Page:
• In an uncertain and deeply troubling era, we take great comfort in the fact that time, with great consistency, marches on. While somewhat artificial, December 31 tends to carry outsized significance as we bid farewell or good riddance to the year just passed. With the misery of 2008 in mind, 2011 will be remembered as a difficult but not disastrous year and one where the pervasive nature of the financial crisis became universally apparent.

    Naturally, this revelation, accompanied by exceptional market volatility, has driven investors to consider their portfolios within the confines of the world we have now been living in for nearly five years. Yet, we continue to believe that the seemingly endless nature of our current problems and the resultant pessimism has created opportunities for those who can look past the perceived certainties of today. This view is both the product of a natural proclivity towards contrarian thinking along with an underlying sense of optimism regarding the very long-term prospects for the world at large.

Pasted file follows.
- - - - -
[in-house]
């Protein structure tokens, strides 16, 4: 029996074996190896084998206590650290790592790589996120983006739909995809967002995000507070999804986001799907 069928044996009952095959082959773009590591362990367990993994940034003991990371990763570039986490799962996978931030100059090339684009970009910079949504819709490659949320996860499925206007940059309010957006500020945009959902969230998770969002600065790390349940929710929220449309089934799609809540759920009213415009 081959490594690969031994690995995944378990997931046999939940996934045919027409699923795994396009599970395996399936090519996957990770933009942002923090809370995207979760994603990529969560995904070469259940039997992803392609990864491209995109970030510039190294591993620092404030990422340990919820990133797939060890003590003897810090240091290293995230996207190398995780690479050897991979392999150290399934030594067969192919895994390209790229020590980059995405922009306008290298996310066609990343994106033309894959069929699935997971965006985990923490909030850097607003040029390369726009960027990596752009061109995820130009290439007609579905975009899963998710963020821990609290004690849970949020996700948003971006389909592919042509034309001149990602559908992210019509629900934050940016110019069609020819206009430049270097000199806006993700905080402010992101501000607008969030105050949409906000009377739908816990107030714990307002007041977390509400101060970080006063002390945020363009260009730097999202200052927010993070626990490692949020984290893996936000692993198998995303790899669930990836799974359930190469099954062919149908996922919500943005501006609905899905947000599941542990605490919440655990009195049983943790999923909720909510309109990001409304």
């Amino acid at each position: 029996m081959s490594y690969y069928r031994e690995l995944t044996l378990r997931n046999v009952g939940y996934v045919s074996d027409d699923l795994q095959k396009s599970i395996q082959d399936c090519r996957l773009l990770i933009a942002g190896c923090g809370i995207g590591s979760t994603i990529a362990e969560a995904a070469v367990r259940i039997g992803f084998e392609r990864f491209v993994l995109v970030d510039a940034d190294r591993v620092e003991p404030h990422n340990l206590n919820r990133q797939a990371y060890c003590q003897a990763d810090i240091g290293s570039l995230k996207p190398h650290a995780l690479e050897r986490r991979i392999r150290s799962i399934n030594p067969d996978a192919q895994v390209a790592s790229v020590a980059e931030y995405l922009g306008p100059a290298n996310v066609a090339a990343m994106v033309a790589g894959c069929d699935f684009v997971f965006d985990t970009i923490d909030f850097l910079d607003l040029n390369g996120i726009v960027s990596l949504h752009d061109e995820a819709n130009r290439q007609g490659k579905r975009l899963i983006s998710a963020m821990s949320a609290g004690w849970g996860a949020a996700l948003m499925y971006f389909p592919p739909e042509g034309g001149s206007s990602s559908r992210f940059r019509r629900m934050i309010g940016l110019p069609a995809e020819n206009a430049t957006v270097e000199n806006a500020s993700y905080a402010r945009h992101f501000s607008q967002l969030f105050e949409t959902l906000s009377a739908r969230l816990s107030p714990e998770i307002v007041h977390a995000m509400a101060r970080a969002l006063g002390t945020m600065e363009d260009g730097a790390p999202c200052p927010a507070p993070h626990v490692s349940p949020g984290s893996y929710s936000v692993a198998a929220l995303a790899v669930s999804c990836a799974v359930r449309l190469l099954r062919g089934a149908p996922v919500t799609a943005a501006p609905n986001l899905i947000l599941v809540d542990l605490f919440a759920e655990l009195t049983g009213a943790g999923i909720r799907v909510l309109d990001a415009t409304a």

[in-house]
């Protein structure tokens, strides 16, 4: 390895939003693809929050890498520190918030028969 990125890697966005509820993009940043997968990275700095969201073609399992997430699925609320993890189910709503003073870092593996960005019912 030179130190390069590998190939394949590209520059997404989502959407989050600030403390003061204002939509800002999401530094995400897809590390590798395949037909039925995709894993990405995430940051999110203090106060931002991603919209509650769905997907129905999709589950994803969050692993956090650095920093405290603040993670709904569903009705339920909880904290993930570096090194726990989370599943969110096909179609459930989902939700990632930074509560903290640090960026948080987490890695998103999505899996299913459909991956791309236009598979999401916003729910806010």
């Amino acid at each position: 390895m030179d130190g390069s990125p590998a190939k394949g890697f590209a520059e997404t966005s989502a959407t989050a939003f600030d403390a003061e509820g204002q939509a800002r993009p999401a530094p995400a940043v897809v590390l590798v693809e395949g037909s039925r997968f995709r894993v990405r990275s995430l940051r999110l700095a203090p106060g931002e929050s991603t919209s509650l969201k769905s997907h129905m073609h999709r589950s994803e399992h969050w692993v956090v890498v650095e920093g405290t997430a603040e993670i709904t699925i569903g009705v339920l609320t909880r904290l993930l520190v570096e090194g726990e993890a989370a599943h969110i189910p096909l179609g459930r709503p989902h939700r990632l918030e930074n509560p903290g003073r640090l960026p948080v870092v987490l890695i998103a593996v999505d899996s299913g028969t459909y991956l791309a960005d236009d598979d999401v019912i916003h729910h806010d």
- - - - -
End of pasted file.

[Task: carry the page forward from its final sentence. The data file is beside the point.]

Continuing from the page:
We must also acknowledge that the stress of the last few years and the prospect of more difficult days ahead is quite disturbing. Worse still,more than a decade of anemic returns from most high risk assets has created a more serious problem as many endowments have failed, over this period, to generate the returns necessary to preserve their purchasing power1.

    Failure is a powerful word as it implies that which is both final and irreversible. Fortunately, a perpetual time horizon, while daunting in terms of the amount of return that must be earned, is also useful in that neither success nor failure necessarily reflect a permanent condition. As such, the term failure is inappropriate in most cases. Nevertheless, even interim shortfalls are undesirable and we must ask ourselves what they say about the ways in which charitable capital has been invested and about how those who serve as fiduciaries will be perceived...